Vol 2, No 11
20 March 2000
B U L G A R I A:
Bulgaria Licenses Its First Private National TV Operator
Bulgaria's broadcasting policy is full of paradoxes. Bulgaria is the only country in the region, along with Hungary, which was invited officially to join the European Commission's MEDIA II program in recognition that its electronic media legislation is in tact with European Union standards. Yet, unlike most of the other countries in Central and Eastern Europe (CEE), Bulgaria has not had a private TV operator on a nationwide scale over the last ten years. Finally, when the licensing procedure was initiated in the end of 1999, Bulgaria handled it differently from Hungary, Poland, Romania, or Ukraine.
In Bulgaria licensing is governed by two laws and two regulatory bodies. Terrestrial television activity is split into the so-called "radio and television activity," governed by the 1998 Radio and TV Act 1998 (RTA) and the actual act of broadcasting, viewed as a telecommunication activity under the 1998 Telecommunications Act (TA). Such a division is inappropriate for terrestrial TV where the same entity owns and broadcasts the programs. The division in the Bulgarian case was quite confusing for the broad public and even for the regulators. More importantly, it was used to allow government officials to make the final decision about whose voice will be heard nationwide and whose voice will be silenced.
Faced with excessive state interference, both the participants and the observers in the Bulgarian licensing 'drama' considered a foreign investor to be the best alternative and offered their support for R. Murdoch's News Corp.  This resulted in another paradox: professional and civil society groups took the same side as the regulators in welcoming a foreign corporate giant, without critical discussion of the potential threats that its entry poses.
The legal "puzzle"
As the applicants for the first commercial TV in Bulgaria had to comply with two laws - the 1998 RTA and the 1998 TA, they needed to apply for two licenses: one for the programs and one for broadcasting them (the telecom license). The National Radio and TV Council (NCRT) is the body, which determines who would get the programming license. Technically speaking, it reviews all applications and then provides the State Telecommunications Commission with its positive or a negative decision on the programming part, along with a draft text of the license. Then, STC takes a month to issue the license (RTA, Art.111-115).
The law makers argue that as a public body NCRT does not have the right to perform the actual issuance of the license. Yet, there are quite many cases in other European states -- France, Poland, Germany --- where the media councils do make the final decision on licensing. In his comparative analysis about the role of the media councils in Central and Eastern Europe, K. Jakubowitz argues "that broadcasting regulatory authorities which do not (1) issue secondary legislation, (2) award broadcasting licenses, (3) oversee public service broadcasters, or (4) appoint their top governing bodies, do not play a role of major importance." (Jakubowitz, IJCLP, Issue 2, Winter 1998/99, p. 23). The fact is that in Bulgaria, NCRT does not award television licenses, even though it plays a decisive role on evaluating the programming proposals.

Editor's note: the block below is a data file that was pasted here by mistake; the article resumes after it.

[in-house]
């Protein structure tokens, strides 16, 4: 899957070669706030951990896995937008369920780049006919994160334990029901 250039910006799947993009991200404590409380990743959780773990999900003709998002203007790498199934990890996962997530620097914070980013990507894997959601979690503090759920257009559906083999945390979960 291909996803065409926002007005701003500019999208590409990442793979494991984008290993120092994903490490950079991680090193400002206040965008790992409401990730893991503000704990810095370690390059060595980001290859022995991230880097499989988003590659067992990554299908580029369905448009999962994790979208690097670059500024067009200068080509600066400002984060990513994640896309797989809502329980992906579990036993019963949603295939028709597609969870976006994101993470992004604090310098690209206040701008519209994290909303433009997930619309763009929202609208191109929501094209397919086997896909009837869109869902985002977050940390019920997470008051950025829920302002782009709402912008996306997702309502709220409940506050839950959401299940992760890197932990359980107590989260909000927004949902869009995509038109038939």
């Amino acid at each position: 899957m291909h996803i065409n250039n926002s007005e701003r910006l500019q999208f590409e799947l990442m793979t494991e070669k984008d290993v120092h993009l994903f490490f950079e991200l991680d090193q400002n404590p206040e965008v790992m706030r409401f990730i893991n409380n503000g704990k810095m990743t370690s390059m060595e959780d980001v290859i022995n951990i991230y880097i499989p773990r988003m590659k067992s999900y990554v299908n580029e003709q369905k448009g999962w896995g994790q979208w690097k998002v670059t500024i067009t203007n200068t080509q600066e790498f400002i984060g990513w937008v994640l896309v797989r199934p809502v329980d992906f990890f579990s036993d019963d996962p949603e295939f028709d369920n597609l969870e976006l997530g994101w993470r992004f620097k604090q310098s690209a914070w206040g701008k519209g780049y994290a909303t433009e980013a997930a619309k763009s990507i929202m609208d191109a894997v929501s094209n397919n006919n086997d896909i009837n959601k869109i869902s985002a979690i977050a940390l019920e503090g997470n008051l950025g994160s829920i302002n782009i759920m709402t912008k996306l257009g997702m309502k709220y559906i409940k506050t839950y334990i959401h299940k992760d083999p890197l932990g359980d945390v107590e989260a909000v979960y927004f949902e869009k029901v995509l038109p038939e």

The bigger issue is that the program license by itself can be of little use, in case the applicant is not granted the permission to broadcast the approved programming. The latter caused various speculations in the Bulgarian press: what if the candidates awarded program licenses do not coincide with the ones given the telecommunications one. Theoretically, such a paradoxical outcome was perfectly possible, provided the lack of coordination between the various agencies involved.
In accordance with the Telecommunications Act (Art.43 and 44), the State Telecom Commission proposes to the Council of Ministers (CM) to declare a tender for selecting a national commercial broadcaster. In the end of July 1999, on the basis of such a request the Council of Ministers announced a tender for the "construction, support and use of telecommunication network and television broadcasting of national coverage"(CM Decision No 559). Also, in accordance with the Telecom Act, the Prime-Minister appointed the members of a State Evaluation Committee, which decided on the final outcome of this tender (TA, Art. 45). The Committee included members from the STC and NCRT, as well as a representative from the Ministry of Defense, Ministry of Internal Affairs, Ministry of Culture, and the Council of Ministers (CM press release, August 9, 1999). This Committee was to decide who would get the telecommunications license, and then the Council of Ministers was to approve it, so that finally the STC could issue the license (TA, Sect. II, Art.47(1)).